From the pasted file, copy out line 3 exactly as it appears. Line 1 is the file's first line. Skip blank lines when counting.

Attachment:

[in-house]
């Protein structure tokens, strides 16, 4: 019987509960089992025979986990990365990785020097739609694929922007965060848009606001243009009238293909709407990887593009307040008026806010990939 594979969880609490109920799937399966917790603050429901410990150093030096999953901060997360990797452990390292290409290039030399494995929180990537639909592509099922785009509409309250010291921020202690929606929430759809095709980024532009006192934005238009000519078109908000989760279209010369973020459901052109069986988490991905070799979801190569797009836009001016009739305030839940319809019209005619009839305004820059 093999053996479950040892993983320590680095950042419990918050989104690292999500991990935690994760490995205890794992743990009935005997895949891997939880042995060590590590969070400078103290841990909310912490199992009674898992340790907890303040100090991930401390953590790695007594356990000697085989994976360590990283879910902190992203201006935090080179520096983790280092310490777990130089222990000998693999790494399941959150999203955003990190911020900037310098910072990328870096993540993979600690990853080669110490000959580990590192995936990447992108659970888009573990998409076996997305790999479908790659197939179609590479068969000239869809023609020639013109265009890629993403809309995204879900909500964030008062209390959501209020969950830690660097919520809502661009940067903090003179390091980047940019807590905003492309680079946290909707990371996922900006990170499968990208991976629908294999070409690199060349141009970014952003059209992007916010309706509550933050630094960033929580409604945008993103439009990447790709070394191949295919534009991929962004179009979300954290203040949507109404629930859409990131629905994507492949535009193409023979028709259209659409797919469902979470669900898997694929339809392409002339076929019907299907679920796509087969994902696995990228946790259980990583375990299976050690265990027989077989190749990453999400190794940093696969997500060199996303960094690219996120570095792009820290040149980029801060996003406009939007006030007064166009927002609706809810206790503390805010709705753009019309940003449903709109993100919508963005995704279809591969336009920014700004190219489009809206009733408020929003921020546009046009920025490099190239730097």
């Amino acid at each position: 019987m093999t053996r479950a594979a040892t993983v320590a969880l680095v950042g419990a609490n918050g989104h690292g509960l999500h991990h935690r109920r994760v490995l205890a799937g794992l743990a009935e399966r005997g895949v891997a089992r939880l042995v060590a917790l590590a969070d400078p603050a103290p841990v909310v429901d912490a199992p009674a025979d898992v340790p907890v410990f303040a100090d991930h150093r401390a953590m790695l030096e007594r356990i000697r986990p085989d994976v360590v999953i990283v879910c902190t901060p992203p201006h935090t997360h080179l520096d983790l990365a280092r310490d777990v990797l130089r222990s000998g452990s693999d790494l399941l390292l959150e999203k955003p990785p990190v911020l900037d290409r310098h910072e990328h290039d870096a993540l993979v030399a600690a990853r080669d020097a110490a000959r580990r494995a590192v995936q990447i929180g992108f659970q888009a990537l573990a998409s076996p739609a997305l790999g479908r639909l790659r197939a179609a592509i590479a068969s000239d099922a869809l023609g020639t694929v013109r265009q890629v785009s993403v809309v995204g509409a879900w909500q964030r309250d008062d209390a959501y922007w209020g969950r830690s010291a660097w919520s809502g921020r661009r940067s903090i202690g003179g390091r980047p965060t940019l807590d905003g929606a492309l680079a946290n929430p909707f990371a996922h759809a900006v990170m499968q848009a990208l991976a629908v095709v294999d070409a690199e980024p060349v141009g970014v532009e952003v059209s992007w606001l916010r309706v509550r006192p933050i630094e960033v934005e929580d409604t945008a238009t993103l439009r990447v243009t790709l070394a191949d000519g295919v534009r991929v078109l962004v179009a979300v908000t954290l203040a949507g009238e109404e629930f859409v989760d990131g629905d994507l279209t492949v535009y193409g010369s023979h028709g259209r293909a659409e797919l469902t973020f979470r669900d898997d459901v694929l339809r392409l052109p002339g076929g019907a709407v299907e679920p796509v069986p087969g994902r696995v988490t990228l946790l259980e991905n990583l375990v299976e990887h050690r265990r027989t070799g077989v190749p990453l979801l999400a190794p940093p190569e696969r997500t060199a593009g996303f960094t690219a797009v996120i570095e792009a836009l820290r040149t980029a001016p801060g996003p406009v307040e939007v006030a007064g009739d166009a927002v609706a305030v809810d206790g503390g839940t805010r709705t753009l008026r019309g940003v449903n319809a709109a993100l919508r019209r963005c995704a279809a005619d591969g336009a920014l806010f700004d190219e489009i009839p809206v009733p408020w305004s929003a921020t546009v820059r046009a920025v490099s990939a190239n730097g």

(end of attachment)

């Amino acid at each position: 019987m093999t053996r479950a594979a040892t993983v320590a969880l680095v950042g419990a609490n918050g989104h690292g509960l999500h991990h935690r109920r994760v490995l205890a799937g794992l743990a009935e399966r005997g895949v891997a089992r939880l042995v060590a917790l590590a969070d400078p603050a103290p841990v909310v429901d912490a199992p009674a025979d898992v340790p907890v410990f303040a100090d991930h150093r401390a953590m790695l030096e007594r356990i000697r986990p085989d994976v360590v999953i990283v879910c902190t901060p992203p201006h935090t997360h080179l520096d983790l990365a280092r310490d777990v990797l130089r222990s000998g452990s693999d790494l399941l390292l959150e999203k955003p990785p990190v911020l900037d290409r310098h910072e990328h290039d870096a993540l993979v030399a600690a990853r080669d020097a110490a000959r580990r494995a590192v995936q990447i929180g992108f659970q888009a990537l573990a998409s076996p739609a997305l790999g479908r639909l790659r197939a179609a592509i590479a068969s000239d099922a869809l023609g020639t694929v013109r265009q890629v785009s993403v809309v995204g509409a879900w909500q964030r309250d008062d209390a959501y922007w209020g969950r830690s010291a660097w919520s809502g921020r661009r940067s903090i202690g003179g390091r980047p965060t940019l807590d905003g929606a492309l680079a946290n929430p909707f990371a996922h759809a900006v990170m499968q848009a990208l991976a629908v095709v294999d070409a690199e980024p060349v141009g970014v532009e952003v059209s992007w606001l916010r309706v509550r006192p933050i630094e960033v934005e929580d409604t945008a238009t993103l439009r990447v243009t790709l070394a191949d000519g295919v534009r991929v078109l962004v179009a979300v908000t954290l203040a949507g009238e109404e629930f859409v989760d990131g629905d994507l279209t492949v535009y193409g010369s023979h028709g259209r293909a659409e797919l469902t973020f979470r669900d898997d459901v694929l339809r392409l052109p002339g076929g019907a709407v299907e679920p796509v069986p087969g994902r696995v988490t990228l946790l259980e991905n990583l375990v299976e990887h050690r265990r027989t070799g077989v190749p990453l979801l999400a190794p940093p190569e696969r997500t060199a593009g996303f960094t690219a797009v996120i570095e792009a836009l820290r040149t980029a001016p801060g996003p406009v307040e939007v006030a007064g009739d166009a927002v609706a305030v809810d206790g503390g839940t805010r709705t753009l008026r019309g940003v449903n319809a709109a993100l919508r019209r963005c995704a279809a005619d591969g336009a920014l806010f700004d190219e489009i009839p809206v009733p408020w305004s929003a921020t546009v820059r046009a920025v490099s990939a190239n730097g």